One of the things we do daily at TPS-Colorado is scour the entire Internet looking for any new technologies we can use to aid us in our quest for the ultimate 21st Century learning tools. One of the technologies we use frequently is Wordle because of it’s basic, visceral methodology. You paste in a paragraph or more worth of words into the program and it spits out a visual representation of those words. The more frequent the word the bigger it is–much like a tag cloud.
So today as I did my daily Internet surf, I came across a supreme example of Wordle in action from NPR‘s website. Now, we’ve all heard about the recent troubles in Iran regarding their election and the events following it and while I want to avoid any type of political/religious debate here on the blog, I still think it’s an important topic, if not for the simple fact it’s the biggest current news story. Anyway, Andy Carvin of NPR used words from and Mir Houssein Mousavi during their recent speeches to contrast their two opposing agendas:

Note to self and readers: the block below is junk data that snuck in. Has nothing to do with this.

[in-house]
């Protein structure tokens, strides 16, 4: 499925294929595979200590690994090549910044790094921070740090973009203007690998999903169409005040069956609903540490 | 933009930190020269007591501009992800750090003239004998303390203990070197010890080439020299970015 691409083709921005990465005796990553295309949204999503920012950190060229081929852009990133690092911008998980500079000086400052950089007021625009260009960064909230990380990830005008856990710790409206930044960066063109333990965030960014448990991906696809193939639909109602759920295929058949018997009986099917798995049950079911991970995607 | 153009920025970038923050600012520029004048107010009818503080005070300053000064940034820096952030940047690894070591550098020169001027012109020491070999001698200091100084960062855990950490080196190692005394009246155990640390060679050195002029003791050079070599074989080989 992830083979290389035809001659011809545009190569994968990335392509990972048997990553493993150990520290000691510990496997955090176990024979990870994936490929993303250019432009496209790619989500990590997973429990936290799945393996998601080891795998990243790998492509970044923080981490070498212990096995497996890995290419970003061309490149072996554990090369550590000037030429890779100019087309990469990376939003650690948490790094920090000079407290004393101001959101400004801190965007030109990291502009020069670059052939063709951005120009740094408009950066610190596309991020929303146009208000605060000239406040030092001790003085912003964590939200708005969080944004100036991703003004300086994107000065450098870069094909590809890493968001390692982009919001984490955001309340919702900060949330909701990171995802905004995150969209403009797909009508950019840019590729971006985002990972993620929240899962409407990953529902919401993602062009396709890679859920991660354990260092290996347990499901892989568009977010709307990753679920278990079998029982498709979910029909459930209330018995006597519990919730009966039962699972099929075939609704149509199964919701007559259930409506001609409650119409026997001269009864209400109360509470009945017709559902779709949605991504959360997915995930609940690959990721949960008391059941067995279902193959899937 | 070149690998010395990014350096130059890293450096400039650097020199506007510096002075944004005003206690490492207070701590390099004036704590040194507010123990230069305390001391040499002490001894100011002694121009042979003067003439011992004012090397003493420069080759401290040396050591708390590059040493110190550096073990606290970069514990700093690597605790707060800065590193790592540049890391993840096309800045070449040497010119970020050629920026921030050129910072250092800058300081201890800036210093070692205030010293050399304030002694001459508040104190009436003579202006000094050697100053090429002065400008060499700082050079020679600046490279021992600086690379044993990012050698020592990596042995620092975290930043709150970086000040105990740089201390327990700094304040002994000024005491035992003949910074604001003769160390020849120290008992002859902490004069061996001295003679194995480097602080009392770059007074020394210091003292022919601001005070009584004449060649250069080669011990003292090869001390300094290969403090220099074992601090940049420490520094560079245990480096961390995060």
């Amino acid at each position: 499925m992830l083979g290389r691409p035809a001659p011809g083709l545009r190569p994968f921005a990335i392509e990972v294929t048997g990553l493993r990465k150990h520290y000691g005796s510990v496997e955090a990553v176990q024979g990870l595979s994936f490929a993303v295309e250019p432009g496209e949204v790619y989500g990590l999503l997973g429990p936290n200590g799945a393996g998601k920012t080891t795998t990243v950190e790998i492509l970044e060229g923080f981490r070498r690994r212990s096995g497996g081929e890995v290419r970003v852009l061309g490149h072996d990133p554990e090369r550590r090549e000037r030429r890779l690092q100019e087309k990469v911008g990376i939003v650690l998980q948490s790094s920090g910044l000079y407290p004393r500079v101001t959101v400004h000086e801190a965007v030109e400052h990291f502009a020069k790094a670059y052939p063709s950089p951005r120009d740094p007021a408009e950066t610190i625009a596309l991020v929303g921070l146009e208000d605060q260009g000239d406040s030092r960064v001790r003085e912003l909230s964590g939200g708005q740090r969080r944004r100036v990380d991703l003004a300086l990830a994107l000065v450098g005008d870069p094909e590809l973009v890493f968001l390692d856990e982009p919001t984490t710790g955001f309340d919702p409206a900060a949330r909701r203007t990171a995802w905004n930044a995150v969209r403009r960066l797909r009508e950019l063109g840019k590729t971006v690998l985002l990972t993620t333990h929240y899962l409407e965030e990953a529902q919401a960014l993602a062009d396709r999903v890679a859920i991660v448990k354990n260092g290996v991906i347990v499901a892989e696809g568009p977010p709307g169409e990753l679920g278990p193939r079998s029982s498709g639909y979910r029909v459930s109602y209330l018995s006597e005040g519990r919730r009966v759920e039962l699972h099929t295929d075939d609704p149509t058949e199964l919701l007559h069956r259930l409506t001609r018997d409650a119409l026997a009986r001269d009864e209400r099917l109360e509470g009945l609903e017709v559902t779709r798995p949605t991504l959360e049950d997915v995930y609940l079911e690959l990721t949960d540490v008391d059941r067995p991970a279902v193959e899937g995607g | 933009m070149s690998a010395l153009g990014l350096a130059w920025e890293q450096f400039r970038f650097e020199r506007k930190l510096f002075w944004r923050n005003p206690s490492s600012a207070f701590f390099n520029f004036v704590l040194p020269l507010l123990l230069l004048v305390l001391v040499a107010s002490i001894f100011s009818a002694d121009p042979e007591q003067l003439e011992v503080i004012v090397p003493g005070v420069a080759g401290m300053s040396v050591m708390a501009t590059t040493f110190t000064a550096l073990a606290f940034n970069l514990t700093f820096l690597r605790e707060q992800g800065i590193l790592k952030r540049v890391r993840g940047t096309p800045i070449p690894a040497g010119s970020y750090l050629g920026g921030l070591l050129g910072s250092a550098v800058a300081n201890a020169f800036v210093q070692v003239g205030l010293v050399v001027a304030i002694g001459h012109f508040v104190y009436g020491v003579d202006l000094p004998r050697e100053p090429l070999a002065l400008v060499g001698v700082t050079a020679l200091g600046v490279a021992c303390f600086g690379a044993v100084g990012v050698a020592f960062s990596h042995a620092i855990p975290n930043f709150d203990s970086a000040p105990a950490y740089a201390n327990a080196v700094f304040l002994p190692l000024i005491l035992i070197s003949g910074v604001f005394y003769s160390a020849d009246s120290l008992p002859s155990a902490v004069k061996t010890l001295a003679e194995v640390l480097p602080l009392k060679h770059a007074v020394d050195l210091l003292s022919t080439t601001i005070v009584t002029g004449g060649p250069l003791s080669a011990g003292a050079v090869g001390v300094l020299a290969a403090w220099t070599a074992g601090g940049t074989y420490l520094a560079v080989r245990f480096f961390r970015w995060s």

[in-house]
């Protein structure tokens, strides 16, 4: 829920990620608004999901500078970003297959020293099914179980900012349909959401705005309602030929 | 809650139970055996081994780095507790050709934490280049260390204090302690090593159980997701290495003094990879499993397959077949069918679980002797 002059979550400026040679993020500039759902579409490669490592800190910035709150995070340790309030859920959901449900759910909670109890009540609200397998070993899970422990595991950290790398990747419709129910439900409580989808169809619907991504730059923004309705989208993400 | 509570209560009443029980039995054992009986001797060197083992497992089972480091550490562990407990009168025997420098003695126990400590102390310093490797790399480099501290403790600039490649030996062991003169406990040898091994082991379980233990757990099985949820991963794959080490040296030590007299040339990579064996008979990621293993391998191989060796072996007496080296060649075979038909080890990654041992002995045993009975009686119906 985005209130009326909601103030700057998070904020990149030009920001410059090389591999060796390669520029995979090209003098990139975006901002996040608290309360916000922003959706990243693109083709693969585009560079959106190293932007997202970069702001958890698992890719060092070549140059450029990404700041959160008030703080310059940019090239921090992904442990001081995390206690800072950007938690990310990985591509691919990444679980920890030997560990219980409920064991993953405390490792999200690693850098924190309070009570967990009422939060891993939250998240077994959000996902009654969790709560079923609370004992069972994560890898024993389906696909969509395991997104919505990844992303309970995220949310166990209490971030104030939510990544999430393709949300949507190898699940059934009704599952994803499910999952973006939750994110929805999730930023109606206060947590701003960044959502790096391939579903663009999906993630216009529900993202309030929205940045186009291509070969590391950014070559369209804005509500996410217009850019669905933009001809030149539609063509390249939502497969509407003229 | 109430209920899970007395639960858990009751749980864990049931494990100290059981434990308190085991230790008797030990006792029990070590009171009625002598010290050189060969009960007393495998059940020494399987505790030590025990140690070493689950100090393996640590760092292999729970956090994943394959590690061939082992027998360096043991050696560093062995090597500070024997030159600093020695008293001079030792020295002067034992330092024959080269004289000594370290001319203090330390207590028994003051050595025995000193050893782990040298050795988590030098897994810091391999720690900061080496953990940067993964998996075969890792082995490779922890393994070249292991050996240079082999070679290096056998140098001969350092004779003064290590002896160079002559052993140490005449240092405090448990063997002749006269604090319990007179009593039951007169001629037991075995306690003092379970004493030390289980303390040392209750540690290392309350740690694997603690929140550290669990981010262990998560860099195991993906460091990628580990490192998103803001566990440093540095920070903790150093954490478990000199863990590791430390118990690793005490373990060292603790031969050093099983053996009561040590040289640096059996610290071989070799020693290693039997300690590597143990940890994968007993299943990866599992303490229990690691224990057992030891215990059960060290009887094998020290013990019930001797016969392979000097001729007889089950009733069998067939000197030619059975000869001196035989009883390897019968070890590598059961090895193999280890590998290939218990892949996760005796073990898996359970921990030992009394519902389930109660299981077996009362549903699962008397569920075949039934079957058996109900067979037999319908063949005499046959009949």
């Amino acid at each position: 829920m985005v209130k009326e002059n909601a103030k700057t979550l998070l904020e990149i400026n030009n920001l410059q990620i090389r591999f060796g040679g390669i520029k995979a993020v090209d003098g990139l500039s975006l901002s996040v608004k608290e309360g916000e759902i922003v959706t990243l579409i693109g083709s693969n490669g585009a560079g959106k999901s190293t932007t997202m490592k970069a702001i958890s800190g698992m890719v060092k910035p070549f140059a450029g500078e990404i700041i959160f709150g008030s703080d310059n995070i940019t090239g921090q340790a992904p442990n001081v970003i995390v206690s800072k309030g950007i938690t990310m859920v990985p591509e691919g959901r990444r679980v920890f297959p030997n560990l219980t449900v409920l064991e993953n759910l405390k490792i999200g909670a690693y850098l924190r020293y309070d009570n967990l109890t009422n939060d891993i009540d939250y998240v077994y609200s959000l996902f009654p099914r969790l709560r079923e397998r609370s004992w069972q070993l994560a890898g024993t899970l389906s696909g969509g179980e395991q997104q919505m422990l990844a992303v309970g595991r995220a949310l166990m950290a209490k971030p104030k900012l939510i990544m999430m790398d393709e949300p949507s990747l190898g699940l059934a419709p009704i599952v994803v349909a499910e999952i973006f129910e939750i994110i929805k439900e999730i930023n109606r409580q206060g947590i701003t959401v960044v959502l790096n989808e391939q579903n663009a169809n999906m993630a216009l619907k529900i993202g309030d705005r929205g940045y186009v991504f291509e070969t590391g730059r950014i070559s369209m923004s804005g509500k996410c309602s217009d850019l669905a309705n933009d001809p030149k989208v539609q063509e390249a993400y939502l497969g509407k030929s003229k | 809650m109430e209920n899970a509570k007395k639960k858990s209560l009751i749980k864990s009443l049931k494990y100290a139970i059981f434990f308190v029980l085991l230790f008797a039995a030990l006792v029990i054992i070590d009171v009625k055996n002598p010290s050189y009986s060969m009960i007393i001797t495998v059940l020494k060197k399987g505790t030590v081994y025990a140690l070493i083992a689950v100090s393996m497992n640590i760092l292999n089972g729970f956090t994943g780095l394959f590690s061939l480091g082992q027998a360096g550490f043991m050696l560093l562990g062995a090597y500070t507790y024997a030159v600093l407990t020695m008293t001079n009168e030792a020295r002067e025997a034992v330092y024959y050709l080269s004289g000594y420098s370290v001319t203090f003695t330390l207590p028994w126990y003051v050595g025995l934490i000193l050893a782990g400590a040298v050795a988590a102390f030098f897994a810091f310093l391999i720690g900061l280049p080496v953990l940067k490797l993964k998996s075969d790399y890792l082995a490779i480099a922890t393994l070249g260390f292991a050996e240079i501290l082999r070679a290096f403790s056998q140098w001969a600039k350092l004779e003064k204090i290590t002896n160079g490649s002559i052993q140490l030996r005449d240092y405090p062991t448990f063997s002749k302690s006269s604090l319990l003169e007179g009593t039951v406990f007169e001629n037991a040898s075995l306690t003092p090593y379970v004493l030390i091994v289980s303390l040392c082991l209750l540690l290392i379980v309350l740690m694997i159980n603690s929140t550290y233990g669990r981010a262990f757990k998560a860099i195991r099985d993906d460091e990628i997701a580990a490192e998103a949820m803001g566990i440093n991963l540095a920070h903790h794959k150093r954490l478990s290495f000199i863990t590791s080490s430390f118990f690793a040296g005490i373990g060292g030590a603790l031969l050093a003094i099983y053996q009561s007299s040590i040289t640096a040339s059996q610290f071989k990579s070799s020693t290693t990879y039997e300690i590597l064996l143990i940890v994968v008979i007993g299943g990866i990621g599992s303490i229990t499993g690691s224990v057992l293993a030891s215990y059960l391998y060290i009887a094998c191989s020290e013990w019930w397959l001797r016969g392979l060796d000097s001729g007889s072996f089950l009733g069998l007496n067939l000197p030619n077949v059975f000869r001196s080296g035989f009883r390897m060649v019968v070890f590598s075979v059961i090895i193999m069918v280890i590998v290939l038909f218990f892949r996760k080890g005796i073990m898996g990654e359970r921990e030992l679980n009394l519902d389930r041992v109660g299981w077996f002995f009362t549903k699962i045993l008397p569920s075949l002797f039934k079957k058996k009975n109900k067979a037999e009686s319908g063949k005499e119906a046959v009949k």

While watching the Iran protests play out online, I thought it would be interesting to map out some of the words being used on each side of the debate. I took recent statements from Iranian Supreme Leader Ayatollah Ali Khamenei and opposition leader Mir Hossein Mousavi, then ran them through the word mapping tool Wordle.net. The results show the 100 most commonly used words by each.
It’s really interesting to see the words of the two political oppositions in a striking, visual format. It gives a quick and painless method of analysis into the two speeches and the two wildly different sides they represent.
Let us know if you’ve ever used Wordle in your teaching methods or are now interested because of this post. 🙂